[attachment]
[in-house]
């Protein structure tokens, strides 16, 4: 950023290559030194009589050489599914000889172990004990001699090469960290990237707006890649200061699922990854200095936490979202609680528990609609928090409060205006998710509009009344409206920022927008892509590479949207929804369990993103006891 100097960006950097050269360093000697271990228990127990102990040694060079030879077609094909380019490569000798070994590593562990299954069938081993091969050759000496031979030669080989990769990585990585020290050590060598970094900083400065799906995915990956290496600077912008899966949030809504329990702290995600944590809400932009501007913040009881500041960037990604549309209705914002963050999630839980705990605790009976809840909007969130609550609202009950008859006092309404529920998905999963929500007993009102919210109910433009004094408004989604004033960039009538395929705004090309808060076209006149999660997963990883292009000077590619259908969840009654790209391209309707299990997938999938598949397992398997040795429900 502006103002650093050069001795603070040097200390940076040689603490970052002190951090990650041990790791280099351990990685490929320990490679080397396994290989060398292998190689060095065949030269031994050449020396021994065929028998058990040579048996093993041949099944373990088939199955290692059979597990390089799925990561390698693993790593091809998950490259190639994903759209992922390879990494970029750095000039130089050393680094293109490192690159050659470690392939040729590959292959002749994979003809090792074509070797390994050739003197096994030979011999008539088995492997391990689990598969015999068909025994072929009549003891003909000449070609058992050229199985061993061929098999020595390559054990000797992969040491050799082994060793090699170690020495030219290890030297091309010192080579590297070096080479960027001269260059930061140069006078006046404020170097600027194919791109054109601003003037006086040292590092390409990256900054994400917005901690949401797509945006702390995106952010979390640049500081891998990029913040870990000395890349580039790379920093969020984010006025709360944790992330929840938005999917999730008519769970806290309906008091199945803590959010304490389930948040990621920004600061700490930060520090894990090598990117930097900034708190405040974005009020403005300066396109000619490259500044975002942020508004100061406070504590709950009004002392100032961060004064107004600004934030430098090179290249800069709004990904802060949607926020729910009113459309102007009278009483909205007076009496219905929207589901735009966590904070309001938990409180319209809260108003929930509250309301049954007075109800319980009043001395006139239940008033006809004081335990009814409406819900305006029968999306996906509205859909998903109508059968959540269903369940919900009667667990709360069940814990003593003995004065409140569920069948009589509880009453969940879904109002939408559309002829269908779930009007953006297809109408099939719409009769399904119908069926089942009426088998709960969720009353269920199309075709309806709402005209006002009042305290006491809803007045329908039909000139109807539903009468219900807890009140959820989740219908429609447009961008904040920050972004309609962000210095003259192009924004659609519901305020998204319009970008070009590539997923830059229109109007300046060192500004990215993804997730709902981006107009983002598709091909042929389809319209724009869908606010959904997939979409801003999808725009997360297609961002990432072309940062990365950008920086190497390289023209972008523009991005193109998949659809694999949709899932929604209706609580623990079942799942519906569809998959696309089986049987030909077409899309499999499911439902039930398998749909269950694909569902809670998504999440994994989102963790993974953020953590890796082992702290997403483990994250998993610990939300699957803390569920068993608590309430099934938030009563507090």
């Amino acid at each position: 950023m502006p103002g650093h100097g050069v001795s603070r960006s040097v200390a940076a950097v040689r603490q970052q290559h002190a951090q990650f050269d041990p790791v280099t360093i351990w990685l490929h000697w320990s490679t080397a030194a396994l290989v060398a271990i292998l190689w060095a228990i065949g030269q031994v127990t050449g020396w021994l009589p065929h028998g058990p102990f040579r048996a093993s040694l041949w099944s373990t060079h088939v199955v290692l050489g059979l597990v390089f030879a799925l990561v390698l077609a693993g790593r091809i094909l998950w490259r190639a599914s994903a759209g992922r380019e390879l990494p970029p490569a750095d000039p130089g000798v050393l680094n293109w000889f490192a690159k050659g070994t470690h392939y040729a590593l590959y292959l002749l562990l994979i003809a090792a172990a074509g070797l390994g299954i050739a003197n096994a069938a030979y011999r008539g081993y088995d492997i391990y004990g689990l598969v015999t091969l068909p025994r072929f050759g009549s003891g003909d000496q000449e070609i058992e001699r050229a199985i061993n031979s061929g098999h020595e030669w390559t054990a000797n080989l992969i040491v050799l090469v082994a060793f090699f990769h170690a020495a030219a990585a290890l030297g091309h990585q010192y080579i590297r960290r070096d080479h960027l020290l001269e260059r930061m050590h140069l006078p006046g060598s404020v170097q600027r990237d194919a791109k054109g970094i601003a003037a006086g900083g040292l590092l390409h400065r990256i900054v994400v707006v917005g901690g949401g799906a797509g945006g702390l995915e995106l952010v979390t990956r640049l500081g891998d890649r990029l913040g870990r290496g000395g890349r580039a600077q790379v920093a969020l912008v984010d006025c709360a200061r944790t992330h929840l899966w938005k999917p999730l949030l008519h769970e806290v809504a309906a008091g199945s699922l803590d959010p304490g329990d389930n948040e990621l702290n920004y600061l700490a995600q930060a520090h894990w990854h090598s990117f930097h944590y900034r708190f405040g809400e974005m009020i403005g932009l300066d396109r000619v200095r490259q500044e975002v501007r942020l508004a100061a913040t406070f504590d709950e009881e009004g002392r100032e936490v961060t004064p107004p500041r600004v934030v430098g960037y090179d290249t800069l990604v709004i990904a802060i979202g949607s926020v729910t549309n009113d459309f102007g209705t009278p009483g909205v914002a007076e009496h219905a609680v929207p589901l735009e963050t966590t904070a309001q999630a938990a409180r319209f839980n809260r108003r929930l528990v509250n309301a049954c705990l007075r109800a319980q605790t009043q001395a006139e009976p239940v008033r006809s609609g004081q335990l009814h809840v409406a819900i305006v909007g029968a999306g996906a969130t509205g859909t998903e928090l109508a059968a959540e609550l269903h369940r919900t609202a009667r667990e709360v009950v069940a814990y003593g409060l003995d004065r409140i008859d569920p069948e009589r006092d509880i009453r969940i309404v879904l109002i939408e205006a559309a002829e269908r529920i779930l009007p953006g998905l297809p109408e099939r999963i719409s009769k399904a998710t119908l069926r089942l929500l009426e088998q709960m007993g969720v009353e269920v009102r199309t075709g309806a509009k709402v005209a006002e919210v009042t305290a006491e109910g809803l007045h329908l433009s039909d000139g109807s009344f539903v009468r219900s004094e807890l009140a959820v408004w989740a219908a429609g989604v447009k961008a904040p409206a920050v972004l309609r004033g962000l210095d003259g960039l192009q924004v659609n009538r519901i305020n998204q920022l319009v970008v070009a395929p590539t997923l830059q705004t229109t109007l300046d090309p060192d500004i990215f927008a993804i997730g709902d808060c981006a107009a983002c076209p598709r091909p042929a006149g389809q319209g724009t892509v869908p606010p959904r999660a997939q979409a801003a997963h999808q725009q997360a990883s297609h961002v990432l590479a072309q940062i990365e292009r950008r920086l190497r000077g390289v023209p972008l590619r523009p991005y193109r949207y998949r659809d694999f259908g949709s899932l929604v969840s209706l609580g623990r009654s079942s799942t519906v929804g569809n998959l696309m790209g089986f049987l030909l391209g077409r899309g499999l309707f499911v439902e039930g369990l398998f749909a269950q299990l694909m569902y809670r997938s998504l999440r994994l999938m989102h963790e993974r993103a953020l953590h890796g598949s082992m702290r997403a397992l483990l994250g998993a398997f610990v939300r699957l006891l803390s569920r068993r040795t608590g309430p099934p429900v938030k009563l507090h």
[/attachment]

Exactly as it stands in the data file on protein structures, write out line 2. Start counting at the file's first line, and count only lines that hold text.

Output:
């Protein structure tokens, strides 16, 4: 950023290559030194009589050489599914000889172990004990001699090469960290990237707006890649200061699922990854200095936490979202609680528990609609928090409060205006998710509009009344409206920022927008892509590479949207929804369990993103006891 100097960006950097050269360093000697271990228990127990102990040694060079030879077609094909380019490569000798070994590593562990299954069938081993091969050759000496031979030669080989990769990585990585020290050590060598970094900083400065799906995915990956290496600077912008899966949030809504329990702290995600944590809400932009501007913040009881500041960037990604549309209705914002963050999630839980705990605790009976809840909007969130609550609202009950008859006092309404529920998905999963929500007993009102919210109910433009004094408004989604004033960039009538395929705004090309808060076209006149999660997963990883292009000077590619259908969840009654790209391209309707299990997938999938598949397992398997040795429900 502006103002650093050069001795603070040097200390940076040689603490970052002190951090990650041990790791280099351990990685490929320990490679080397396994290989060398292998190689060095065949030269031994050449020396021994065929028998058990040579048996093993041949099944373990088939199955290692059979597990390089799925990561390698693993790593091809998950490259190639994903759209992922390879990494970029750095000039130089050393680094293109490192690159050659470690392939040729590959292959002749994979003809090792074509070797390994050739003197096994030979011999008539088995492997391990689990598969015999068909025994072929009549003891003909000449070609058992050229199985061993061929098999020595390559054990000797992969040491050799082994060793090699170690020495030219290890030297091309010192080579590297070096080479960027001269260059930061140069006078006046404020170097600027194919791109054109601003003037006086040292590092390409990256900054994400917005901690949401797509945006702390995106952010979390640049500081891998990029913040870990000395890349580039790379920093969020984010006025709360944790992330929840938005999917999730008519769970806290309906008091199945803590959010304490389930948040990621920004600061700490930060520090894990090598990117930097900034708190405040974005009020403005300066396109000619490259500044975002942020508004100061406070504590709950009004002392100032961060004064107004600004934030430098090179290249800069709004990904802060949607926020729910009113459309102007009278009483909205007076009496219905929207589901735009966590904070309001938990409180319209809260108003929930509250309301049954007075109800319980009043001395006139239940008033006809004081335990009814409406819900305006029968999306996906509205859909998903109508059968959540269903369940919900009667667990709360069940814990003593003995004065409140569920069948009589509880009453969940879904109002939408559309002829269908779930009007953006297809109408099939719409009769399904119908069926089942009426088998709960969720009353269920199309075709309806709402005209006002009042305290006491809803007045329908039909000139109807539903009468219900807890009140959820989740219908429609447009961008904040920050972004309609962000210095003259192009924004659609519901305020998204319009970008070009590539997923830059229109109007300046060192500004990215993804997730709902981006107009983002598709091909042929389809319209724009869908606010959904997939979409801003999808725009997360297609961002990432072309940062990365950008920086190497390289023209972008523009991005193109998949659809694999949709899932929604209706609580623990079942799942519906569809998959696309089986049987030909077409899309499999499911439902039930398998749909269950694909569902809670998504999440994994989102963790993974953020953590890796082992702290997403483990994250998993610990939300699957803390569920068993608590309430099934938030009563507090």